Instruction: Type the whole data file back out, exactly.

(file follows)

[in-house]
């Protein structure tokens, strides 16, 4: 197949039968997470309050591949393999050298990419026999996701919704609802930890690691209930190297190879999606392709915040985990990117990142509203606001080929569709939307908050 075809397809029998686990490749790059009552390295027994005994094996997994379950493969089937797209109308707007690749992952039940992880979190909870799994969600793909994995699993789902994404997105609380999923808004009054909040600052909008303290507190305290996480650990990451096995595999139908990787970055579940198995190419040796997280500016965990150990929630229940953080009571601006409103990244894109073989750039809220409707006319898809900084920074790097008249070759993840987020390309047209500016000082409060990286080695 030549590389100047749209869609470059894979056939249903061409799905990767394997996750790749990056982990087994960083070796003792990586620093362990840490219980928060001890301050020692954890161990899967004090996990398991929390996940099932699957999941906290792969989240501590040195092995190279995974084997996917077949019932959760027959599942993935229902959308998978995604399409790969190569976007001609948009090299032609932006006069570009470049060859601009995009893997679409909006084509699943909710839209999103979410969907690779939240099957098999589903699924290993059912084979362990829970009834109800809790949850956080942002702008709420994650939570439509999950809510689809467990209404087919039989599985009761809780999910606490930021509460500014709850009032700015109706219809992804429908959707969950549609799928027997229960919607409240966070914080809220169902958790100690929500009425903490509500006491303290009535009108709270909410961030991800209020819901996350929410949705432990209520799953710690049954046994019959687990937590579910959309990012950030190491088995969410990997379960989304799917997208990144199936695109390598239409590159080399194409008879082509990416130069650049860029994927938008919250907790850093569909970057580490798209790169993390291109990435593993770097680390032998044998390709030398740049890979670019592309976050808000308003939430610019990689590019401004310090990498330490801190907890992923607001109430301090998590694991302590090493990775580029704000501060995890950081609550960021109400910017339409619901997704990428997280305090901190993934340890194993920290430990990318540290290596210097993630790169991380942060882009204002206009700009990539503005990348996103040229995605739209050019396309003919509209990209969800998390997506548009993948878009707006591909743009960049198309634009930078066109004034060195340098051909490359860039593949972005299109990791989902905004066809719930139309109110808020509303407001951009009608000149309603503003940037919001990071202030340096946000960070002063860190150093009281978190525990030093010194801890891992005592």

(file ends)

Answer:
[in-house]
């Protein structure tokens, strides 16, 4: 197949039968997470309050591949393999050298990419026999996701919704609802930890690691209930190297190879999606392709915040985990990117990142509203606001080929569709939307908050 075809397809029998686990490749790059009552390295027994005994094996997994379950493969089937797209109308707007690749992952039940992880979190909870799994969600793909994995699993789902994404997105609380999923808004009054909040600052909008303290507190305290996480650990990451096995595999139908990787970055579940198995190419040796997280500016965990150990929630229940953080009571601006409103990244894109073989750039809220409707006319898809900084920074790097008249070759993840987020390309047209500016000082409060990286080695 030549590389100047749209869609470059894979056939249903061409799905990767394997996750790749990056982990087994960083070796003792990586620093362990840490219980928060001890301050020692954890161990899967004090996990398991929390996940099932699957999941906290792969989240501590040195092995190279995974084997996917077949019932959760027959599942993935229902959308998978995604399409790969190569976007001609948009090299032609932006006069570009470049060859601009995009893997679409909006084509699943909710839209999103979410969907690779939240099957098999589903699924290993059912084979362990829970009834109800809790949850956080942002702008709420994650939570439509999950809510689809467990209404087919039989599985009761809780999910606490930021509460500014709850009032700015109706219809992804429908959707969950549609799928027997229960919607409240966070914080809220169902958790100690929500009425903490509500006491303290009535009108709270909410961030991800209020819901996350929410949705432990209520799953710690049954046994019959687990937590579910959309990012950030190491088995969410990997379960989304799917997208990144199936695109390598239409590159080399194409008879082509990416130069650049860029994927938008919250907790850093569909970057580490798209790169993390291109990435593993770097680390032998044998390709030398740049890979670019592309976050808000308003939430610019990689590019401004310090990498330490801190907890992923607001109430301090998590694991302590090493990775580029704000501060995890950081609550960021109400910017339409619901997704990428997280305090901190993934340890194993920290430990990318540290290596210097993630790169991380942060882009204002206009700009990539503005990348996103040229995605739209050019396309003919509209990209969800998390997506548009993948878009707006591909743009960049198309634009930078066109004034060195340098051909490359860039593949972005299109990791989902905004066809719930139309109110808020509303407001951009009608000149309603503003940037919001990071202030340096946000960070002063860190150093009281978190525990030093010194801890891992005592």